The LoA itself holds general meetings every Wednesday at 4:30pm PAB B360 (AKA the Astrolab), and our Tea Time Colloquia with Astronomy’s weekly speaker are Thursdays at 1:30pm also in PAB B360.
The remaining speakers for winter quarter colloquium are:
February 28th– Liang Dai from the Institute for Advanced Study Princeton, NJ.
March 7th– Dr. Jessica Werk from the University of Washington
March 14th– Dr. Kelle Cruz from Hunter College, New York, NY.
Colloquia are at 4:00PM in PAA A102, with refreshments at 3:45PM. We hope you join us in the fun!”
A list of all quarterly colloquium speakers can be found under the News & Events page on the Astronomy website.
Bryce is a Senior Researcher at the B612 Asteroid Institute and DIRAC Postdoctoral Fellow at the University of Washington. The main focus ofhis academic studies has been the dynamical processes that affect
small body populations in the solar system and their observable
consequences. He uses observational and numerical modeling approaches
on topics such as ancient asteroid families, Main Belt asteroids,
Near-Earth Objects, and comets.
Letter from the Chair
Back in August, when I was lamenting the quiet of the summer months on campus, it was hard to imagine the current whirlwind of activity. We have new students, new researchers, new visitors, and new projects, and every day seems to bring another interesting talk or scientific result to discuss. When I first started here, our talk schedule centered on the weekly Department colloquium, Journal Club presentations by our graduate students, and an occasional visitor talk at lunch time. These days, however, we also have weekly Astrobiology colloquia, weekly lunch talks from our many visitors, talks from visitors and members of the Data Intensive Research in Astrophysics and Cosmology (DIRAC) center, and weekly discussions of new papers on astro-ph over coffee (“CAphEINE”). For as long as I’ve been an astronomer, the most exciting time seems to be RIGHT NOW, and the current department schedule certainly confirms that impression.
For me, one of the highlights of this past quarter was the Department’s “Zwicky Transient Facility (ZTF) Hack Day”, organized by Prof. Eric Bellm, DIRAC Associate Director Dr. Daniela Huppenkothen, and DIRAC postdoctoral researcher Zach Golkhou. ZTF is an exciting time-domain survey of the northern sky that UW recently joined as one of a small number of partners. This project is allowing UW scientists to make exciting scientific discovers while also developing critical expertise for the upcoming Large Synoptic Survey Telescope (LSST). The Department’s ZTF Hack Day was a supportive, collaborative, and extremely efficient way to jump start our ZTF-based research, by helping us rapidly climb the steep learning curve that any new project requires. We celebrated the end of the day with our first monthly department social, hosted by Prof. Andy Connolly.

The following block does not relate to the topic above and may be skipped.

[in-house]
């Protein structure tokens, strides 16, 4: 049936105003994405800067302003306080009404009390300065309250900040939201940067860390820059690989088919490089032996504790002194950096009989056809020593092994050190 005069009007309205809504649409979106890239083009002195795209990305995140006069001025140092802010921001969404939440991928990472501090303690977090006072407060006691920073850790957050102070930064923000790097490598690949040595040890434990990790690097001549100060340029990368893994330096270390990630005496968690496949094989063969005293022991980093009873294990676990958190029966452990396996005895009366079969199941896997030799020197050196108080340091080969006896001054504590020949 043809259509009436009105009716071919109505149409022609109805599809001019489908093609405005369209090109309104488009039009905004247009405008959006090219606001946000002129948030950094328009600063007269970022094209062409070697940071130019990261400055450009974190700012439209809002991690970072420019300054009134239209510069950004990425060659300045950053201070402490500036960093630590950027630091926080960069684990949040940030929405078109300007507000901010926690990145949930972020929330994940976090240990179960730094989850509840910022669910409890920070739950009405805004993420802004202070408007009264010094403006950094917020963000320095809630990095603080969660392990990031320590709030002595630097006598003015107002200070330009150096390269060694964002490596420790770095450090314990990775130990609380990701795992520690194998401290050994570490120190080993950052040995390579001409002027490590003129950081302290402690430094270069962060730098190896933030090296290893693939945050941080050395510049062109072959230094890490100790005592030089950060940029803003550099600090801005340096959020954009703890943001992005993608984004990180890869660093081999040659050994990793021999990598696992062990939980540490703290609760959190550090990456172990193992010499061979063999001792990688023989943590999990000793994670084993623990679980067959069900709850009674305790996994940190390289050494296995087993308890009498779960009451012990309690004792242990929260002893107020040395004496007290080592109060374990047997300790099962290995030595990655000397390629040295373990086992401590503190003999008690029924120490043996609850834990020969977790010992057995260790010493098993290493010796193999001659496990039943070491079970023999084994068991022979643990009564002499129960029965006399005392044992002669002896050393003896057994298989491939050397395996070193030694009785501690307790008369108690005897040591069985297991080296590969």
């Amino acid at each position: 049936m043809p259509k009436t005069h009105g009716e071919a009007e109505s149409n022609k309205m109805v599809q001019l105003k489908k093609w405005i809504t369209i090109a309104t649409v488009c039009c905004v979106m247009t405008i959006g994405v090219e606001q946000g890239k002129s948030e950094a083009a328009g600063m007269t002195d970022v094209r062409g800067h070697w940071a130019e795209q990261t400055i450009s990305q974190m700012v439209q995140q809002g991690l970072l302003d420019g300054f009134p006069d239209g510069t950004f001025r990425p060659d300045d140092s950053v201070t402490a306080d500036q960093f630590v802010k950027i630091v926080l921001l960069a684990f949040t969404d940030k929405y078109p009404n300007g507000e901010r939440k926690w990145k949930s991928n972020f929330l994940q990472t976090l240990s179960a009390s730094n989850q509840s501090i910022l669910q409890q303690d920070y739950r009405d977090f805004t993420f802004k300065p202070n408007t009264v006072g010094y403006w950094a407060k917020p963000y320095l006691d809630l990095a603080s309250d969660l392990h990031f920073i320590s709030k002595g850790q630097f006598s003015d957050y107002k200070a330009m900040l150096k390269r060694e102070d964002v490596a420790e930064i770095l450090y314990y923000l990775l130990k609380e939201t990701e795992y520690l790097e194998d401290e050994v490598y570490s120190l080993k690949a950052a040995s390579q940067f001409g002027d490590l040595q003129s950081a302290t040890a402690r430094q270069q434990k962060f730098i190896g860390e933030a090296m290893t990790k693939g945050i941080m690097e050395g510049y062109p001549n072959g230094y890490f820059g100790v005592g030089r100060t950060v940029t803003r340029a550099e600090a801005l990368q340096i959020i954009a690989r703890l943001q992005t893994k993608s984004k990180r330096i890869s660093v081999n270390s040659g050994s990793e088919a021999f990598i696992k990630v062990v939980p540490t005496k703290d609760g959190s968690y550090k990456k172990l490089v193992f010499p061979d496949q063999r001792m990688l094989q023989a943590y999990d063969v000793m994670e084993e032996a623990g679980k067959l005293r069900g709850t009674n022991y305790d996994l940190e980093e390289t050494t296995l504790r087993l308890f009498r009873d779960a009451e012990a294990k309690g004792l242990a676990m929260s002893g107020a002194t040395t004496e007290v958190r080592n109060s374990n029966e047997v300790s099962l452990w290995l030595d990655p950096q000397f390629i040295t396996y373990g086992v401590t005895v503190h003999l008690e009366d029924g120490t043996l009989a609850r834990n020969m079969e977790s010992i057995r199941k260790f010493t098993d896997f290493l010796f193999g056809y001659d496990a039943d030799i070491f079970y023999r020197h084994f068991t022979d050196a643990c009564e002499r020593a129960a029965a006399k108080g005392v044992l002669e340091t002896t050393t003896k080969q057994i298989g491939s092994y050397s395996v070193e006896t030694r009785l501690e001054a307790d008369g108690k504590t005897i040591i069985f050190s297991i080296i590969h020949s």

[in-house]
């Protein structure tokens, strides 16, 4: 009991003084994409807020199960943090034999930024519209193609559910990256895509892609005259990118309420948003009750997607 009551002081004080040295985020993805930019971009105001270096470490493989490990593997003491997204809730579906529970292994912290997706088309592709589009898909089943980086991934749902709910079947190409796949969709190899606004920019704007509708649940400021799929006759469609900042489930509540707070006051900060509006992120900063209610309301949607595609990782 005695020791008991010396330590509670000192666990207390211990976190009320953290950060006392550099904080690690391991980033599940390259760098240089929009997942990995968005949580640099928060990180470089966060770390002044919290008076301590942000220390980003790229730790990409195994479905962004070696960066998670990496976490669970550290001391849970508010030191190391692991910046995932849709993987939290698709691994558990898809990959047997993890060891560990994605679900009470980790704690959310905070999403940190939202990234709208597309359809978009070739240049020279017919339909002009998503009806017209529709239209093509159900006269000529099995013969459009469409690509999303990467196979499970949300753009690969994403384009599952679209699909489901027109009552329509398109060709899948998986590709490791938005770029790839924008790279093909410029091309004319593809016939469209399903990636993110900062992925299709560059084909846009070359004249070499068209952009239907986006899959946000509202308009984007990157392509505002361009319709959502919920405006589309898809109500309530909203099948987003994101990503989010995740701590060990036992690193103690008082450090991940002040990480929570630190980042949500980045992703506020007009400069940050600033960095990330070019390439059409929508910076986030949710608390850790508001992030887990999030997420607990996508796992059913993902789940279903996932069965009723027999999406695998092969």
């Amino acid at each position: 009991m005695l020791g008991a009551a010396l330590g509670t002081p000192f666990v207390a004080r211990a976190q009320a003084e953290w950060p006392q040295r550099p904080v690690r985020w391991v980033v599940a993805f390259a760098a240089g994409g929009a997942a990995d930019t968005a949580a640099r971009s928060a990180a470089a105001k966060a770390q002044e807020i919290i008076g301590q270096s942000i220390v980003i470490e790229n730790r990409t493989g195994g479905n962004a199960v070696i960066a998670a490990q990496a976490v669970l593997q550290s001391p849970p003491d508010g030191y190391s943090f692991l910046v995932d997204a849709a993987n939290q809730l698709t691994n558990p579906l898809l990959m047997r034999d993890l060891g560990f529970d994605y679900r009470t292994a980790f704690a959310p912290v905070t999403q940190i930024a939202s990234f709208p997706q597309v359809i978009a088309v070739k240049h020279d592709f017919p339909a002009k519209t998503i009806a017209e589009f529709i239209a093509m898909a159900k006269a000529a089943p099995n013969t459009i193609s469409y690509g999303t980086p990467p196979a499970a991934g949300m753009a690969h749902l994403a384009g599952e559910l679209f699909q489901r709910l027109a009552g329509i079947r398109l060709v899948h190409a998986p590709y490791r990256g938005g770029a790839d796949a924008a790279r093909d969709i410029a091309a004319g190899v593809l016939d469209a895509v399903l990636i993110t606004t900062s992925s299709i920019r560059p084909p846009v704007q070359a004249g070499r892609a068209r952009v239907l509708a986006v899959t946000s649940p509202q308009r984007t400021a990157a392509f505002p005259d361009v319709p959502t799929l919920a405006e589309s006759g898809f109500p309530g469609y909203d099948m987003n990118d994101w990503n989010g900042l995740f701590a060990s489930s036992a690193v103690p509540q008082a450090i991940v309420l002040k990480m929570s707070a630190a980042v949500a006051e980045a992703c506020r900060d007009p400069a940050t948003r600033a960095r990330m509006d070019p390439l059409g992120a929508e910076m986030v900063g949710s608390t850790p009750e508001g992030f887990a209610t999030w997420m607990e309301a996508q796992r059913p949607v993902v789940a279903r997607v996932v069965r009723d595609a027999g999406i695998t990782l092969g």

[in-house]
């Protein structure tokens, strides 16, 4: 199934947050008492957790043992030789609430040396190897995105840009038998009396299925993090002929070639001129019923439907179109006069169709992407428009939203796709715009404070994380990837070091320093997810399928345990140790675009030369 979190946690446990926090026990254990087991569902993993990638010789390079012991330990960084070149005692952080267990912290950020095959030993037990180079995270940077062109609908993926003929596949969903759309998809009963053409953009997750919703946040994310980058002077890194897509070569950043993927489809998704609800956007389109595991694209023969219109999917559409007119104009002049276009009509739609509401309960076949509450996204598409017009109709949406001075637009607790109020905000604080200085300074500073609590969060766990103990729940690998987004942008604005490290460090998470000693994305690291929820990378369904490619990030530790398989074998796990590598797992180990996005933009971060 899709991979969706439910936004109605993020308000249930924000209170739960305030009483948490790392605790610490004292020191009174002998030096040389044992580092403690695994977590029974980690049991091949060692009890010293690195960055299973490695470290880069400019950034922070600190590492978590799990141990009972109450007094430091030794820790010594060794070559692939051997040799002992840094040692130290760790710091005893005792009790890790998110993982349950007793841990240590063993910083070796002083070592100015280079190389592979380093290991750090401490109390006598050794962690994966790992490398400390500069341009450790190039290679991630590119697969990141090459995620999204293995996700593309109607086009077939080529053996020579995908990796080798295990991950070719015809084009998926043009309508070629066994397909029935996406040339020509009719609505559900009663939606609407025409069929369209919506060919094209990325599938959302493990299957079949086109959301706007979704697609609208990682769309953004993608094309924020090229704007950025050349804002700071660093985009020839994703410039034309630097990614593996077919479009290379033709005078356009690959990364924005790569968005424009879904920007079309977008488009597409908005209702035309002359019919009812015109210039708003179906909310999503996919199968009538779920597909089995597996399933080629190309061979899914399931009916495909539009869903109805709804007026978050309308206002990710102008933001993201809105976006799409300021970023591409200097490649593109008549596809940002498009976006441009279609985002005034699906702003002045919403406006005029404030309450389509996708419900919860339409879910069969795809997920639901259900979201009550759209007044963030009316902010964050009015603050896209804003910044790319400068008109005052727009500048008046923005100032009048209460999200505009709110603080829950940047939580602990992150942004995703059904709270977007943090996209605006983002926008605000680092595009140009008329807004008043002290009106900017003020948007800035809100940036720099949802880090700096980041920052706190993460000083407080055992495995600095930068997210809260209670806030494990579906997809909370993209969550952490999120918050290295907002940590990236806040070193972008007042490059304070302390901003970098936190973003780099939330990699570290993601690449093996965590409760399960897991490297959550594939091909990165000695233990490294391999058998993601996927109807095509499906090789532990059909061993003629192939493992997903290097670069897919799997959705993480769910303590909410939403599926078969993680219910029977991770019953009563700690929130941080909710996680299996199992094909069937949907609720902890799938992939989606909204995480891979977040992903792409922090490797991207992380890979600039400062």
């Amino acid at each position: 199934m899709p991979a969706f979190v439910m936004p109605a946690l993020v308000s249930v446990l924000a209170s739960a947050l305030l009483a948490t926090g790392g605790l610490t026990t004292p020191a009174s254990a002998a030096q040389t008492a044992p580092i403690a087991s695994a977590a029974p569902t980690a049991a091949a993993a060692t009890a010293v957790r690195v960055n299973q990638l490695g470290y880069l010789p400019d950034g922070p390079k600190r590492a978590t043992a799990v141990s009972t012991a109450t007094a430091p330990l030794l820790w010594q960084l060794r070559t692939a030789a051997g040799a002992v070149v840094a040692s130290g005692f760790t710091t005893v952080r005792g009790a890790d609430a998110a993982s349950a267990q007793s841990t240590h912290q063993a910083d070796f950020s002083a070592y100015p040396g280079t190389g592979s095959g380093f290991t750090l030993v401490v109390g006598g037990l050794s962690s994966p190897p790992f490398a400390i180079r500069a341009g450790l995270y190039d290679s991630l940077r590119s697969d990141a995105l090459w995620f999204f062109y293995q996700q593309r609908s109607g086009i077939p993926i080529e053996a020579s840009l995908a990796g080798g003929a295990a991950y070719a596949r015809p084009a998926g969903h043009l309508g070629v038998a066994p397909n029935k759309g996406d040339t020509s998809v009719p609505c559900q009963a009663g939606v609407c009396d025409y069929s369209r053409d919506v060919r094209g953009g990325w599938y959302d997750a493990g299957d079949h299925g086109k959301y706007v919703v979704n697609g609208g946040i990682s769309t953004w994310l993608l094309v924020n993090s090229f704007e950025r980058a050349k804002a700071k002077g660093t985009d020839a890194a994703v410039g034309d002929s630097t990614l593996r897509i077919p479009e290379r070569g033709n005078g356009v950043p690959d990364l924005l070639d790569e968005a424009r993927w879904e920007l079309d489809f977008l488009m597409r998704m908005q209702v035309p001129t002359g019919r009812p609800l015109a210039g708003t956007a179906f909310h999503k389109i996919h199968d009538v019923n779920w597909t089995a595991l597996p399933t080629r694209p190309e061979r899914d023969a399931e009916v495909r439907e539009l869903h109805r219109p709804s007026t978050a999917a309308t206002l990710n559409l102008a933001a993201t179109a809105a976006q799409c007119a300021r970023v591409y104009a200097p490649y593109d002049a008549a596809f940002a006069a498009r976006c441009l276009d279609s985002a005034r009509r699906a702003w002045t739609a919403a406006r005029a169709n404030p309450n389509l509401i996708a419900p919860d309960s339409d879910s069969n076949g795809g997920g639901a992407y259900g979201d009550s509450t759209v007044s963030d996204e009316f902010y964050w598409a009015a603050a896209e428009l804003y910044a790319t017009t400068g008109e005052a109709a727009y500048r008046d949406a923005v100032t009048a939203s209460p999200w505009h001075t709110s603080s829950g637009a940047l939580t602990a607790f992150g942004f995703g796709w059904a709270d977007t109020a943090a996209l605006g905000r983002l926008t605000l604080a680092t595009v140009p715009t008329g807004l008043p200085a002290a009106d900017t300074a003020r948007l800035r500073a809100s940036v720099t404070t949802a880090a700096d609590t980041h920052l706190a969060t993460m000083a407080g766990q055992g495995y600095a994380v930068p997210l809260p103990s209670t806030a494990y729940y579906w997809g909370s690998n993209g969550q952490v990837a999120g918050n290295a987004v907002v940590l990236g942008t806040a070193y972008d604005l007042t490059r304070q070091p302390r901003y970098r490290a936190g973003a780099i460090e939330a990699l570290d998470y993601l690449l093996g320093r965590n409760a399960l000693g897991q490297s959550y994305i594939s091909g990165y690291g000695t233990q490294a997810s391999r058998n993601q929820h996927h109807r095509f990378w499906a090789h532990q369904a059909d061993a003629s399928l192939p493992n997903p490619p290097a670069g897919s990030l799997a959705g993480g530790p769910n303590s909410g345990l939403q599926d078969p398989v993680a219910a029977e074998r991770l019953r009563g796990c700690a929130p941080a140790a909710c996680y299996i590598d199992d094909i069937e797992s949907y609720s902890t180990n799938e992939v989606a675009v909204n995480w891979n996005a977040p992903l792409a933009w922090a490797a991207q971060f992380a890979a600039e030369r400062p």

Looking forward, one of the biggest events on the calendar is the coming of the American Astronomical Society’s national winter meeting to Seattle. Many of our wonderful collaborators and former students will be coming to town, and many of our faculty, postdocs, and students (grad and undergrad!) will be giving talks at the meeting itself. We hope to catch up with you at the meeting or on campus before or after. In particular, for those of you who have helped to support the Department’s Jacobsen, Hodge, or Wallerstein funds, please reach out so that I can thank you in person.
Best wishes for a relaxing and satisfying holiday season,
Professor and Chair
University of Washington
Kudos of the Quarter
Aislynn Wallach is an undergraduate senior majoring in Astronomy and Physics. All students in the Astronomy Department know that a good life includes a lot of giving. Accordingly, some of the undergraduate majors in the Astronomy Department regularly do fantastic volunteer outreach to the general public. Here we’d like to recognize Aislynn, who often volunteers their time to meet with the public at the Theodor Jacobsen Observatory (“TJO”).
“Note that our wonderful volunteer donates their services in the evenings when they might otherwise be studying, socializing, or doing their laundry. The many Open House activities would be impossible without the undergraduate volunteers like Aislynn.” – Dr. Bruce Balick
Aislynn is currently working on two projects: the first with Dr. Jamie Lomax — former UW post-doc, now a professor at the U.S. Naval Academy in Annapolis — using spectropolarimetry to analyze the geometry of the binary star system V367 Cyg. So far they have preliminary polarimetric light curves of the system, and are working on finalizing them and the code to write them before their poster presentation on the project at AAS this January. Closer to home, they also work with graduate student Trevor Dorn-Wallenstein attempting to find Wolf-Rayet stars in the h+chi Persei star cluster.
In their free time, Aislynn enjoys baking, especially when they get to bring their experiments in to feed their friends. They spend time with the UW Q Center community. Aislynn is also an officer in the League of Astronomers. The LOA plays a major role in undergraduate life in the Astronomy department. We are excited and proud to share Aislynn’s work with you.
Graduate Research: Focus on Margaret Lazzarini
This quarter’s spotlight is on graduate student Margaret Lazzarini. Her research focuses on studying populations of X-ray binaries in local galaxies. X-ray binaries are systems in which a compact object primary (black hole or neutron star) accretes matter from a stellar companion. She is particularly interested in how we can use the population demographics — the fraction of systems with a black hole/neutron star primaries and different types of companion stars — to better understand the formation and evolution of these systems.